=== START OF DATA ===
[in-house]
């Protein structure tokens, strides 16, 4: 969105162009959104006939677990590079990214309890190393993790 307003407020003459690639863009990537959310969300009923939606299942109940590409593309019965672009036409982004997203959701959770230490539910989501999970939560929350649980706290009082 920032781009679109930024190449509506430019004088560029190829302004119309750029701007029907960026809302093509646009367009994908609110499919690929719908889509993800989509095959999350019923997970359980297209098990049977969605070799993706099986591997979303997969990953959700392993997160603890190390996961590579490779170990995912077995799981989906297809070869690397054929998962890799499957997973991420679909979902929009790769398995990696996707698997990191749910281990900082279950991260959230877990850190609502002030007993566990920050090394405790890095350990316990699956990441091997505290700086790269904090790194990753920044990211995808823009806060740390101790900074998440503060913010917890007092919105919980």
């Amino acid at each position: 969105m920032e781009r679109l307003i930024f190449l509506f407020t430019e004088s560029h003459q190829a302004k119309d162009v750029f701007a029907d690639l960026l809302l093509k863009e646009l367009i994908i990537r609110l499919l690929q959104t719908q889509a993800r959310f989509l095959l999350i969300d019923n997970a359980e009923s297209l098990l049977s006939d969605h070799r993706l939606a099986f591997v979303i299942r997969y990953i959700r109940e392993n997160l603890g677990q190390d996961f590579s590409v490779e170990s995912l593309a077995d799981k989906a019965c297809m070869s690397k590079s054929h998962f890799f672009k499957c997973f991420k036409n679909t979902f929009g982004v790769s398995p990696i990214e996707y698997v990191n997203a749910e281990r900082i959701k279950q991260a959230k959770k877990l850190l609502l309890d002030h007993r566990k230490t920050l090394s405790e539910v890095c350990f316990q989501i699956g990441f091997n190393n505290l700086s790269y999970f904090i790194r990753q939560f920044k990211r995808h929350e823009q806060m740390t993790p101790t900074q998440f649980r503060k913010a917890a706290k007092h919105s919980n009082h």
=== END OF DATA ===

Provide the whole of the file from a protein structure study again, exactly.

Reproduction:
[in-house]
């Protein structure tokens, strides 16, 4: 969105162009959104006939677990590079990214309890190393993790 307003407020003459690639863009990537959310969300009923939606299942109940590409593309019965672009036409982004997203959701959770230490539910989501999970939560929350649980706290009082 920032781009679109930024190449509506430019004088560029190829302004119309750029701007029907960026809302093509646009367009994908609110499919690929719908889509993800989509095959999350019923997970359980297209098990049977969605070799993706099986591997979303997969990953959700392993997160603890190390996961590579490779170990995912077995799981989906297809070869690397054929998962890799499957997973991420679909979902929009790769398995990696996707698997990191749910281990900082279950991260959230877990850190609502002030007993566990920050090394405790890095350990316990699956990441091997505290700086790269904090790194990753920044990211995808823009806060740390101790900074998440503060913010917890007092919105919980």
């Amino acid at each position: 969105m920032e781009r679109l307003i930024f190449l509506f407020t430019e004088s560029h003459q190829a302004k119309d162009v750029f701007a029907d690639l960026l809302l093509k863009e646009l367009i994908i990537r609110l499919l690929q959104t719908q889509a993800r959310f989509l095959l999350i969300d019923n997970a359980e009923s297209l098990l049977s006939d969605h070799r993706l939606a099986f591997v979303i299942r997969y990953i959700r109940e392993n997160l603890g677990q190390d996961f590579s590409v490779e170990s995912l593309a077995d799981k989906a019965c297809m070869s690397k590079s054929h998962f890799f672009k499957c997973f991420k036409n679909t979902f929009g982004v790769s398995p990696i990214e996707y698997v990191n997203a749910e281990r900082i959701k279950q991260a959230k959770k877990l850190l609502l309890d002030h007993r566990k230490t920050l090394s405790e539910v890095c350990f316990q989501i699956g990441f091997n190393n505290l700086s790269y999970f904090i790194r990753q939560f920044k990211r995808h929350e823009q806060m740390t993790p101790t900074q998440f649980r503060k913010a917890a706290k007092h919105s919980n009082h």